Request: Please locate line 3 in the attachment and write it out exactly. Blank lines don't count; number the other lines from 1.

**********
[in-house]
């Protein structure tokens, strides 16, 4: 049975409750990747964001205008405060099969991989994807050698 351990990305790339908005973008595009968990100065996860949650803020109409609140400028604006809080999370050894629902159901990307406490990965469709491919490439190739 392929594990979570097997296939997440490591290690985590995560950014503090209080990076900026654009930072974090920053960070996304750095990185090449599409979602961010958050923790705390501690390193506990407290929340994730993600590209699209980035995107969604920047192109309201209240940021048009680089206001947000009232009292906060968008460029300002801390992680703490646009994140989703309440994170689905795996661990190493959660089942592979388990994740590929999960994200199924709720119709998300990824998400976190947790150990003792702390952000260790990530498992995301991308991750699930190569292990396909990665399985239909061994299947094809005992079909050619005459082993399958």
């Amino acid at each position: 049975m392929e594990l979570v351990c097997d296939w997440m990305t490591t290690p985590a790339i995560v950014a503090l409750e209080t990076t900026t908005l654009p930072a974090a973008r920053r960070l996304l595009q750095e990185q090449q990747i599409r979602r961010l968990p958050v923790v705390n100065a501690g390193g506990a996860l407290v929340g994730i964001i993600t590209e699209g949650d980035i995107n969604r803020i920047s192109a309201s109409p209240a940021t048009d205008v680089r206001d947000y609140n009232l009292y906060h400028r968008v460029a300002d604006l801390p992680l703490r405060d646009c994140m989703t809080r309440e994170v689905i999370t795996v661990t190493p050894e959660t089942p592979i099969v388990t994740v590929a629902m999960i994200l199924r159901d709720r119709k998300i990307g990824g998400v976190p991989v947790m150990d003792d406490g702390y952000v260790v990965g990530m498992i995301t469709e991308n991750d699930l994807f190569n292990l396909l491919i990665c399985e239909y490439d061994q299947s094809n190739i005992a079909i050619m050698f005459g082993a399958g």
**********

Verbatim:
């Amino acid at each position: 049975m392929e594990l979570v351990c097997d296939w997440m990305t490591t290690p985590a790339i995560v950014a503090l409750e209080t990076t900026t908005l654009p930072a974090a973008r920053r960070l996304l595009q750095e990185q090449q990747i599409r979602r961010l968990p958050v923790v705390n100065a501690g390193g506990a996860l407290v929340g994730i964001i993600t590209e699209g949650d980035i995107n969604r803020i920047s192109a309201s109409p209240a940021t048009d205008v680089r206001d947000y609140n009232l009292y906060h400028r968008v460029a300002d604006l801390p992680l703490r405060d646009c994140m989703t809080r309440e994170v689905i999370t795996v661990t190493p050894e959660t089942p592979i099969v388990t994740v590929a629902m999960i994200l199924r159901d709720r119709k998300i990307g990824g998400v976190p991989v947790m150990d003792d406490g702390y952000v260790v990965g990530m498992i995301t469709e991308n991750d699930l994807f190569n292990l396909l491919i990665c399985e239909y490439d061994q299947s094809n190739i005992a079909i050619m050698f005459g082993a399958g």